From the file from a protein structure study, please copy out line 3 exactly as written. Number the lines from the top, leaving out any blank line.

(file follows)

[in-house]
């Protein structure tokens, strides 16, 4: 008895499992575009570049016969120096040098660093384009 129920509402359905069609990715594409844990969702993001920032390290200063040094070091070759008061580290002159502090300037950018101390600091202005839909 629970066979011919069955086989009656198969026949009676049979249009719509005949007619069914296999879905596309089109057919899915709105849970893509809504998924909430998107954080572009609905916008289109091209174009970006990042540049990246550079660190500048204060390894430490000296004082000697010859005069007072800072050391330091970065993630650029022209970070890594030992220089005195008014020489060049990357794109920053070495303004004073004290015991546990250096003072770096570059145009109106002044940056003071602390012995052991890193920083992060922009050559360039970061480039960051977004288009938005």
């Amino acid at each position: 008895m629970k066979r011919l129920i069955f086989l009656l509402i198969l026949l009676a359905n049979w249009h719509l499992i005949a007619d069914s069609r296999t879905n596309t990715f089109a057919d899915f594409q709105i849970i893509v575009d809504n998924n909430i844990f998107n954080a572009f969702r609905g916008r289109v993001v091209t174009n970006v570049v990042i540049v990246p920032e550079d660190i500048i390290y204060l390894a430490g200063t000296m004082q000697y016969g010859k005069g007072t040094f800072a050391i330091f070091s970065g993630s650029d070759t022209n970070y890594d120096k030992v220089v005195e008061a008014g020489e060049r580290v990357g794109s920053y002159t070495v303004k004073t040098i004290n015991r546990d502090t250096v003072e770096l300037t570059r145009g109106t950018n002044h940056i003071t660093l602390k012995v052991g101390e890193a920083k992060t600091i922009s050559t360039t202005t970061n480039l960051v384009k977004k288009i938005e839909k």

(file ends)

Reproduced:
């Amino acid at each position: 008895m629970k066979r011919l129920i069955f086989l009656l509402i198969l026949l009676a359905n049979w249009h719509l499992i005949a007619d069914s069609r296999t879905n596309t990715f089109a057919d899915f594409q709105i849970i893509v575009d809504n998924n909430i844990f998107n954080a572009f969702r609905g916008r289109v993001v091209t174009n970006v570049v990042i540049v990246p920032e550079d660190i500048i390290y204060l390894a430490g200063t000296m004082q000697y016969g010859k005069g007072t040094f800072a050391i330091f070091s970065g993630s650029d070759t022209n970070y890594d120096k030992v220089v005195e008061a008014g020489e060049r580290v990357g794109s920053y002159t070495v303004k004073t040098i004290n015991r546990d502090t250096v003072e770096l300037t570059r145009g109106t950018n002044h940056i003071t660093l602390k012995v052991g101390e890193a920083k992060t600091i922009s050559t360039t202005t970061n480039l960051v384009k977004k288009i938005e839909k």